Placa Reial also known as the Royal Square, is a square in the Gothic Quarter of Barcelona. It is situated beside La Rambla and is the only arcaded square of the city, which boasts character and makes it exceptional. It borders the Rambla of the Capuchins, Ferran Street, Colon Street and Escudellers Street. The square constitutes to a famous touristic attraction, especially at night and is well known for its open-air terraces and popular meeting place during the summer.
#History of Placa Reial
Between 1842–1848, a convent and then later converted into a theatre, was originally based on what is now known as Plaça Reial. It was then designed by Francesc Daniel Molina Casamajó in the 19th century as a square to be inhabited by affluent families; its demise in class has corresponded inversely with its popularity. Following a complete renovation of the square in 1982, it is more popular than ever, both day and night.
#Places of interest on Placa Reial
As the peoples’ panacea since 1823, the Herboristeria del Rei, on Carrer Vidre (just off the square) is said to be one of the oldest shops in Barcelona. What remains of the original Elizabethan style decoration was created by Soler Rovirosa, one of the great theatre scenographers of the 19th century. Boasting a wide range of natural remedies, this shop is definitely worth a visit.
In the square there is a central iron fountain named “Tres Gràcies” (Three Graces), which was designed by Antoni Rovira i Trias and two lanterns that were designed by Antoni Gaudí, look at the top of a helmet lamps highlights a winding dragon with which the architect conveys the heroism of medieval Catalan conquerors. Around the square you can see a number of details like the busts of sailors and American explorers and badges.
#Events on Placa Reial
Since it was opened in1848 to honour King Ferdinand VII, hence the name “Royal Square” it has lost some limelight however, It is still known for its many outdoor venues and events central to the plaza.
The most important annual Catalan celebration is La Merçè. And since 1871 La Fiesta de la Virgen Merçè has held parties in Placa Reial each year on 24th of September. It is a festival of live music, fireworks and gegants i capgrossos (stilted-people with giant papier-mâché heads that parade the streets).
Regardless of whether you are in Barcelona during September, every Saturday the plaza hosts a free open-air musical concert at 12noon. And on Sunday mornings, between 10am and 2.30pm stamp and coin collections from around the world are bought and sold.
As soon as this is finished, an impromptu flea market run by local elderly people takes place. Although, be wary of your belongings as pick-pockets love all markets!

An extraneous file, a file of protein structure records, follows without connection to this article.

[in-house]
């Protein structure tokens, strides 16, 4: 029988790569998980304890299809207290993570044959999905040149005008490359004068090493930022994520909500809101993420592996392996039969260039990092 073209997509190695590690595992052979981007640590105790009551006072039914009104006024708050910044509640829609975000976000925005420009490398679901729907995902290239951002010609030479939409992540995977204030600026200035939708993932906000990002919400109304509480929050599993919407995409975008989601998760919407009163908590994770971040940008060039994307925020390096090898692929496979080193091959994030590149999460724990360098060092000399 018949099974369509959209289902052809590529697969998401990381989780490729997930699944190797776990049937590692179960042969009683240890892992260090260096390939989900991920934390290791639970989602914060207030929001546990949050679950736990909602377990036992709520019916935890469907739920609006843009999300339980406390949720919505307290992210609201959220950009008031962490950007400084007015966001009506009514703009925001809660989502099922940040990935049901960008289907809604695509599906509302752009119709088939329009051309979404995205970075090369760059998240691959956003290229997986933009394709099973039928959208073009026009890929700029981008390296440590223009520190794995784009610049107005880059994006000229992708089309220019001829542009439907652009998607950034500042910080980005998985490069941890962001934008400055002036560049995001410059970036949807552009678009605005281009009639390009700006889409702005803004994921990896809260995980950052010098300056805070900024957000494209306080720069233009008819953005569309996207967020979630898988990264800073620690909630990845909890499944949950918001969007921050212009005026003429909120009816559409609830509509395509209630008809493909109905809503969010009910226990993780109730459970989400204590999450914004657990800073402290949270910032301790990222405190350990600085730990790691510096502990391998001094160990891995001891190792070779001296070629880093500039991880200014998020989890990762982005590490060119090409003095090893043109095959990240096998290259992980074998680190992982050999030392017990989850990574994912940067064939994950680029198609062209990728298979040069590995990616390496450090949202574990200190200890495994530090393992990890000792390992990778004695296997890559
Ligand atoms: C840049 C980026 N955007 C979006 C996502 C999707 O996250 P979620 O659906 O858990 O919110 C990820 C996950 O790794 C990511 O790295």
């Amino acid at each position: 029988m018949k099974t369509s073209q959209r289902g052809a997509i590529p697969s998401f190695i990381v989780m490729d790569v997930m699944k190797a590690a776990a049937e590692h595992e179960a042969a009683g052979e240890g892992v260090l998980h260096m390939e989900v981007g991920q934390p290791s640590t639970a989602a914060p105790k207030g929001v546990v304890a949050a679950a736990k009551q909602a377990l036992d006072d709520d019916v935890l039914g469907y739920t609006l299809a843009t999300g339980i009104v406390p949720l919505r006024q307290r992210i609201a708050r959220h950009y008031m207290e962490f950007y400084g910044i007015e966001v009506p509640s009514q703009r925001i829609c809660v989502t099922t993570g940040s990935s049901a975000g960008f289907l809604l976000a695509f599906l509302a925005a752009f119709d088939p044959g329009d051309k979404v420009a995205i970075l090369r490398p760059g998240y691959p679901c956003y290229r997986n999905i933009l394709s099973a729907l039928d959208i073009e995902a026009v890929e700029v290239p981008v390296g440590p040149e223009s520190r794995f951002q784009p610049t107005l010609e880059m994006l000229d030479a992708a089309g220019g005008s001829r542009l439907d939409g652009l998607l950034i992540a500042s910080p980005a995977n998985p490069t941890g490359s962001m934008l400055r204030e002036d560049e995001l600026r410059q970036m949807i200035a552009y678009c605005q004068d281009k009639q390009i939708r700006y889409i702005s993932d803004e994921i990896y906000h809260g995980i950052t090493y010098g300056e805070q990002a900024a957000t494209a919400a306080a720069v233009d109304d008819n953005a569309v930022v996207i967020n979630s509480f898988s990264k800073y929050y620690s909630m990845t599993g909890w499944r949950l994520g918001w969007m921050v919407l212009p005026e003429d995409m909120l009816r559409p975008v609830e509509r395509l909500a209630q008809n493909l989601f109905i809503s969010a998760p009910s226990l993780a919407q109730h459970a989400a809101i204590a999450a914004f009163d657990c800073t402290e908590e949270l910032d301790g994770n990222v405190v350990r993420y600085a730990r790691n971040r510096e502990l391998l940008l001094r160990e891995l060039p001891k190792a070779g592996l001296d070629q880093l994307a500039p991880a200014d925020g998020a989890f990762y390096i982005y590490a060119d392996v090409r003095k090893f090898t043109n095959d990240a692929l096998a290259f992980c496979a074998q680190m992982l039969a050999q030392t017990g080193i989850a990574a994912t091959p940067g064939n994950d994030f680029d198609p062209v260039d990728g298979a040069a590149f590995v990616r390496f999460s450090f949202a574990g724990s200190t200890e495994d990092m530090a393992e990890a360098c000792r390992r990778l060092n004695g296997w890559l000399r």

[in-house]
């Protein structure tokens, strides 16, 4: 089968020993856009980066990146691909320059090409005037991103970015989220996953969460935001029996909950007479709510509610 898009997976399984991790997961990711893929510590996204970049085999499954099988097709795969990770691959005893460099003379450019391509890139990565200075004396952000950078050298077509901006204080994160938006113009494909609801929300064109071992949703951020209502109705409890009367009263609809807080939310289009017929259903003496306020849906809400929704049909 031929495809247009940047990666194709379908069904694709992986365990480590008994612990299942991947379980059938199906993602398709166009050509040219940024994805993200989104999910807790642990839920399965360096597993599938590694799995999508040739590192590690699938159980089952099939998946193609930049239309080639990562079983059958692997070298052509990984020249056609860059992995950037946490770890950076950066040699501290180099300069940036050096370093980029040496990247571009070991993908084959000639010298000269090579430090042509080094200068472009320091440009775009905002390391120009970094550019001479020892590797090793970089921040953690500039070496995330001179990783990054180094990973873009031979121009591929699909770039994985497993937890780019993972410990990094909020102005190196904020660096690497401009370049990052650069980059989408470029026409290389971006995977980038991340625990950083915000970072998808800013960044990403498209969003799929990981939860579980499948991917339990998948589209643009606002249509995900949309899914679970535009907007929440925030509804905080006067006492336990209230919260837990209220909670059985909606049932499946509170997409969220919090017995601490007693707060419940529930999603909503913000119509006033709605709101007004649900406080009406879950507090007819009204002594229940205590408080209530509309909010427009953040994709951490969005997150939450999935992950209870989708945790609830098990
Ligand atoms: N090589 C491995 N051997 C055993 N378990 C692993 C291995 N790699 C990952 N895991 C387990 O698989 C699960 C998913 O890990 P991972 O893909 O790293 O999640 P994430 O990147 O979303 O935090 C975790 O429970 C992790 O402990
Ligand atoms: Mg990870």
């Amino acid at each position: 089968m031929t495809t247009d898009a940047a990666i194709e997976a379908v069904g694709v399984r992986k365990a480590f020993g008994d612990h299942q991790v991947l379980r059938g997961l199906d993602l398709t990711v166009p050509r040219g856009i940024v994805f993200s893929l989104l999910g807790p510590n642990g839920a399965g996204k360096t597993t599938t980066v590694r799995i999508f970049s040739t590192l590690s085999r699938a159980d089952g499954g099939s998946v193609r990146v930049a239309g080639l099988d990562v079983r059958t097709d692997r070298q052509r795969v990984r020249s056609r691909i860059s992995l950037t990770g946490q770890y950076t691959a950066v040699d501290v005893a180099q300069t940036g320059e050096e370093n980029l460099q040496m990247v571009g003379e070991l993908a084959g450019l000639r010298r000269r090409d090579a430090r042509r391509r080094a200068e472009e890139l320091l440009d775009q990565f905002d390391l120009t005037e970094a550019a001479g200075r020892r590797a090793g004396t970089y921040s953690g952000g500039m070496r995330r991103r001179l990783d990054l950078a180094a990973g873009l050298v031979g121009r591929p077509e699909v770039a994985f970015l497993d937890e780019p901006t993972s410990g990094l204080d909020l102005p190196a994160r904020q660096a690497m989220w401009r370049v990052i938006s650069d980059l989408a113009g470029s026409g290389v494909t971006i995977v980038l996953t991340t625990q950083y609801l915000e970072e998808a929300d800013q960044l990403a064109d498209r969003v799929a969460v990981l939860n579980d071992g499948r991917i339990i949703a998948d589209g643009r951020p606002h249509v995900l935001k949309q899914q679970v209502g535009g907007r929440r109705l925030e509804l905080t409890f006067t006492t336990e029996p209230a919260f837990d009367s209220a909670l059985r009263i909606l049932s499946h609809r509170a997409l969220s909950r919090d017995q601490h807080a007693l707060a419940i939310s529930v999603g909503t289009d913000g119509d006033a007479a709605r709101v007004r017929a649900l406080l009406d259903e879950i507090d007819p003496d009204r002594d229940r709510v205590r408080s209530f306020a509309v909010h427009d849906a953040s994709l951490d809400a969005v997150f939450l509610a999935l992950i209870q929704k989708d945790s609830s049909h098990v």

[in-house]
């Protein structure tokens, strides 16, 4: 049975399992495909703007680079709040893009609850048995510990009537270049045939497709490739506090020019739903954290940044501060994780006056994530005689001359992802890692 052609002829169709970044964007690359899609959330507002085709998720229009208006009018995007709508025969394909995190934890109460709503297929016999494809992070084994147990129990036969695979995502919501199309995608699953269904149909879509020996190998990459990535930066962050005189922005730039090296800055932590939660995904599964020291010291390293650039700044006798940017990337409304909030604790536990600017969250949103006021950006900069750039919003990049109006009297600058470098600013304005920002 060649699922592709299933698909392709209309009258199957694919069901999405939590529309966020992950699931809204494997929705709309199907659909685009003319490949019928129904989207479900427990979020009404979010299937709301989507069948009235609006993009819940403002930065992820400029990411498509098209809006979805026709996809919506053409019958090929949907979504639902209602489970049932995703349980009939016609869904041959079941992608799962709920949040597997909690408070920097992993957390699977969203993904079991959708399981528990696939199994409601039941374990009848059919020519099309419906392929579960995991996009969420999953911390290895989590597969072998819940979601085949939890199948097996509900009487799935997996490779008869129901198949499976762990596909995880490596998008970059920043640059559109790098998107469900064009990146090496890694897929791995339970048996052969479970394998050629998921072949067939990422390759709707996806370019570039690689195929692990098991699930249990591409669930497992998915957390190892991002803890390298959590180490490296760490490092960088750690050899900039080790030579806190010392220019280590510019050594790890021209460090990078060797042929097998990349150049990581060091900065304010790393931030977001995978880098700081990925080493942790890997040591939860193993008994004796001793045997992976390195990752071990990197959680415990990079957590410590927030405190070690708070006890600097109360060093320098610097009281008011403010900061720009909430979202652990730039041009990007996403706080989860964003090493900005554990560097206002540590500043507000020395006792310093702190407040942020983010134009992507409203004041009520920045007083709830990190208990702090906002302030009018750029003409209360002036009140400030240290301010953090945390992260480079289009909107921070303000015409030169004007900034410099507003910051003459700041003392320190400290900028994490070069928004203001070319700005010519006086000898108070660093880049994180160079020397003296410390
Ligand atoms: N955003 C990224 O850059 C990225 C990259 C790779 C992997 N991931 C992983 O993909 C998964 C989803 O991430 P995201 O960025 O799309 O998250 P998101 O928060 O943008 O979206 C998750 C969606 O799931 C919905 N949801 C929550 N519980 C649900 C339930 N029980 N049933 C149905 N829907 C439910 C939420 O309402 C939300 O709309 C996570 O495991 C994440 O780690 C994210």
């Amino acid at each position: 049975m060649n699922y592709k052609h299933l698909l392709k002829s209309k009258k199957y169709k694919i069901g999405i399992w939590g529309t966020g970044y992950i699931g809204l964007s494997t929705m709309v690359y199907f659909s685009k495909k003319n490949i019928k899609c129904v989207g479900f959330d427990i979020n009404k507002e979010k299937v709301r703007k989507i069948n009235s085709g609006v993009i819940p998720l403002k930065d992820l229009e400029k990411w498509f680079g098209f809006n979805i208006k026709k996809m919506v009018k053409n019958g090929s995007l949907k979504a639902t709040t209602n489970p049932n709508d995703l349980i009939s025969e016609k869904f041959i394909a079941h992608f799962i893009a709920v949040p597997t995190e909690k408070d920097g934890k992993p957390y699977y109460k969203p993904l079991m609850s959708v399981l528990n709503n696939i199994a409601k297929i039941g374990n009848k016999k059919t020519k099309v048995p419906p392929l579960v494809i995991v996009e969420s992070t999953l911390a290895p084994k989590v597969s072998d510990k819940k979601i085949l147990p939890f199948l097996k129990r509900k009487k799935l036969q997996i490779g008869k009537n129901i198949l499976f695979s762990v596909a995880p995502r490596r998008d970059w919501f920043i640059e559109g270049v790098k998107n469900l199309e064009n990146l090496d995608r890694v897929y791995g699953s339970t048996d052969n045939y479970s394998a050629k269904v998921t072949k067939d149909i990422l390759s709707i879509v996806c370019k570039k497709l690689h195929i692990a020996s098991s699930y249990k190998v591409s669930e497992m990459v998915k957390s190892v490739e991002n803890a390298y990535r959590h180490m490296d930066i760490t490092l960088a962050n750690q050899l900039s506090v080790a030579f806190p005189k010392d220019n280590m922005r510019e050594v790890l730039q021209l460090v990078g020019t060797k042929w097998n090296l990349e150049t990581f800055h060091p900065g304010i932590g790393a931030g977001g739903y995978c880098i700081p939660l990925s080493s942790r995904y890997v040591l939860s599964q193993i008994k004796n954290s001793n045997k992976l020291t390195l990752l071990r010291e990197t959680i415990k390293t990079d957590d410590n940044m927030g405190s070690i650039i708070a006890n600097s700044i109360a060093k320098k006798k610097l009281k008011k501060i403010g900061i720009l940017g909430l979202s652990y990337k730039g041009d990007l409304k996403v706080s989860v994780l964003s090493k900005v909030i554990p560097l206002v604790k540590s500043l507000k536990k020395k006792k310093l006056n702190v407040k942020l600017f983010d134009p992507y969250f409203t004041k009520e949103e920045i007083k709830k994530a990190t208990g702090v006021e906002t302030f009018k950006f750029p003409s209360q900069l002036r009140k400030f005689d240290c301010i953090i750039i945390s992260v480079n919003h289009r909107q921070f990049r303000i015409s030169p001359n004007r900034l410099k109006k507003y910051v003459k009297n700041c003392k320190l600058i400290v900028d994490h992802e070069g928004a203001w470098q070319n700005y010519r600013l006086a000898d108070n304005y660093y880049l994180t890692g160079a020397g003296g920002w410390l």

Nightlife on Placa Reial
The Plaza is more famous nowadays for its nightlife as there are a variety of clubs each catering to different tastes in music and entertainment. Be sure to check out the “secret” Pipa Club (pipe smoking club). Hidden away up an innocuous stairwell the club opens at 11pm and serves drinks with a view of the square up until 5 or 6am. Prices for drinks range from around €3 for a beer and €5 for mixed drinks.
The most popular, are Sidecar, Factory Club and Karma. They are both fun nights out and are frequented by foreigners and locals all year round. Entrance typically varies from €5-15 depending on the entertainment.
Sala Tarantos and Sala Jamboree are connected internally, both offering particular styles of music. During the week, Jamboree focuses on jazz, where Tarantos targets flamenco, dancing and music. Live shows are performed daily, in easily-accessible shortened formats. With prices starting at €5 they are a brilliant way to experience the passion and style of Latin culture first-hand. At the weekend Jamboree becomes more of a touristic hot-spot, musically moving into more commercial genres like dance and R’n’B. And during the summer nights, the square is bursting with enticement and buzzing with people from all over the world.
Living near Placa Reial
If you’re staying in Barcelona, living near this famous square is ideal as the scene is tranquil and the location is central to everything, being in the heart of the city. Not forgetting its stunning view of beautiful long palm trees, magnificent architecture that dates back to the 19th century and the buzzing atmosphere, all year round. There are many apartments available which are close to the square and La Rambla in general. Make sure to visit Placa Reial and book your accommodation in advance!
- Address: Plaça Reial, 1 08002 Barcelona, Spain
- Transport: Metro: metro Liceu or Drassanes | Buses: bus 14, 59, 91 | Walking: Follow Las Ramblas down towards the sea as far as La Rambla dels Caputxins, then after Teatre del Liceu and on the opposite side of the street take Carrer de Colom, which leads into the square.
- Insider tip: Sometimes tourists get confused with Placa Reial and the similarily named Placa del Rei. If anybody gives you directions including any of the two, double check and ask again which of the plazas they are referring to.